Their arrival in Washington, D. C. later that morning was once again festive and patriotic. A military band played as they were ushered through airport corridors, and East coast greeters lined up to thank them for their service.

“Each time we got on or off the plane, there were crowds of people we didn’t know,” Gau said. “It was heartwarming.” 
Three large buses fitted with wheelchair lifts transported the veterans through the Capitol, circling slowly several monuments before parking near the World War II Memorial. A U. S. Army Drill Team performed precision maneuvers for their appreciative audience. 

Photos from the day’s activities were later assembled by Gau’s guardian as a momento of the flight. On the closing page of Jim Gau’s album was inscribed the following:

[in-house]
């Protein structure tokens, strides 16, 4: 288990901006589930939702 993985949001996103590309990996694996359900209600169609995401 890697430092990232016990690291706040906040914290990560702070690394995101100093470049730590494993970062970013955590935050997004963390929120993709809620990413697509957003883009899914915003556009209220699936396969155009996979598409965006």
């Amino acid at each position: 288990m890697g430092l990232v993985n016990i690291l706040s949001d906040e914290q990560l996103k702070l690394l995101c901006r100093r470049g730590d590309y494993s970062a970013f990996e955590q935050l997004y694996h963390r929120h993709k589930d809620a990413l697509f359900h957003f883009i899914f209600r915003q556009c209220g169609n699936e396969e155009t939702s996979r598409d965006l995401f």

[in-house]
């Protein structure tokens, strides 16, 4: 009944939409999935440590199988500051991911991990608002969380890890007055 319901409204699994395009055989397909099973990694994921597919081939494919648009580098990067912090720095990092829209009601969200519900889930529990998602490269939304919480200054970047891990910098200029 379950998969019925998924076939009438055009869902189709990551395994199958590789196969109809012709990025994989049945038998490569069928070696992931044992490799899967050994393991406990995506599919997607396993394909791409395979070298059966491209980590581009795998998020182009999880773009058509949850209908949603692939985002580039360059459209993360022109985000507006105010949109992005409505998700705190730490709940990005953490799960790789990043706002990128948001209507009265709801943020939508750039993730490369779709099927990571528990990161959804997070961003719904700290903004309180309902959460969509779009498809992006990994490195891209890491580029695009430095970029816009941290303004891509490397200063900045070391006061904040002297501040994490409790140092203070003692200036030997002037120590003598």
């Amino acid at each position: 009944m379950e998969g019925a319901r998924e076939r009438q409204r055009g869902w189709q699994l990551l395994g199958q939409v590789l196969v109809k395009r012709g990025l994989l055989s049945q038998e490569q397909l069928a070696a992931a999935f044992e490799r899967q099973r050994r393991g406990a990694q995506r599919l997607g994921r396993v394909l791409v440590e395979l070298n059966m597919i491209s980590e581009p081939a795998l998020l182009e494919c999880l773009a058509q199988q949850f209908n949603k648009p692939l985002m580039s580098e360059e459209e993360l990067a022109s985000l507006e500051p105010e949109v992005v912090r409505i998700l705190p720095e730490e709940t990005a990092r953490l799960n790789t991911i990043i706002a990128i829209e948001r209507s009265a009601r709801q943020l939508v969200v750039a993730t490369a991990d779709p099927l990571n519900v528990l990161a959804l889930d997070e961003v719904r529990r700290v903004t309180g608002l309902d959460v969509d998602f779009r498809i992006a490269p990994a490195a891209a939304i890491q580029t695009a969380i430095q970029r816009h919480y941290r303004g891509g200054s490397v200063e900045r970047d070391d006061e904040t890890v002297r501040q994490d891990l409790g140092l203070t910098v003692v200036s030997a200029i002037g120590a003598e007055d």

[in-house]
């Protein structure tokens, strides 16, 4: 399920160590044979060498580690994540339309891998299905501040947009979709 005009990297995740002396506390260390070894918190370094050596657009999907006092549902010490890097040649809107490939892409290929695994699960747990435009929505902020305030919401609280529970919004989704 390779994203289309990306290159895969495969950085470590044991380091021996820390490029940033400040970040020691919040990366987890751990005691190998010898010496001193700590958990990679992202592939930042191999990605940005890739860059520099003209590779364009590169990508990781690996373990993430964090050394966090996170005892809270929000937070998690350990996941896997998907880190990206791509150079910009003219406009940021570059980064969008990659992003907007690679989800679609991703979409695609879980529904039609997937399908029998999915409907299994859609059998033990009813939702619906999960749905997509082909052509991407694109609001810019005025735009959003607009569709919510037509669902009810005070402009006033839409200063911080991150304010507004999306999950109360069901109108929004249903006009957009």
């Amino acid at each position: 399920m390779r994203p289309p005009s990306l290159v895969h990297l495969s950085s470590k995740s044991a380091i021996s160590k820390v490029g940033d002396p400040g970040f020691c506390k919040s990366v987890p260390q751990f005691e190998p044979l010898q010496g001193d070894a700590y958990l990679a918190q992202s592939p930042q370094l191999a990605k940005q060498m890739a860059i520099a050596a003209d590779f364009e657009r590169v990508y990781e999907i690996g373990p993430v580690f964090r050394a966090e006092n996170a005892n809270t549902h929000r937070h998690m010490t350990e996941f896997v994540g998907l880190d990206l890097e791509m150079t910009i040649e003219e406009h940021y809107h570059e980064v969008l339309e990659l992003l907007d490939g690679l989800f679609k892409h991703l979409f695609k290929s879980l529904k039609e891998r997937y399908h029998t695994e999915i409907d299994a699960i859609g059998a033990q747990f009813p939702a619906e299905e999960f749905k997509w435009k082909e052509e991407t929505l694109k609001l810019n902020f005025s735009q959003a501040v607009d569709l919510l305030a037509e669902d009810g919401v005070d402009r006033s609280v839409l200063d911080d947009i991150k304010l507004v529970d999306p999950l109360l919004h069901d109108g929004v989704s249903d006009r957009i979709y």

It was an honor and a privilege to be your Guardian on the Old Glory Honor Flight. We had a wonderful day and I’m so happy I got to share it with you. I think we really had a great time!  God Bless - Cathy Konen, honor flight guardian

Before boarding their flight that morning, Gau had learned that Konen’s husband was a cancer patient. He asked if she didn’t need to stay home to assist her husband, instead. 

“He insists that I go, that I do this,” she replied.   Konen and other guardians have flown many times, whenever an honor flight allows them the opportunity to serve veterans.

   -  end -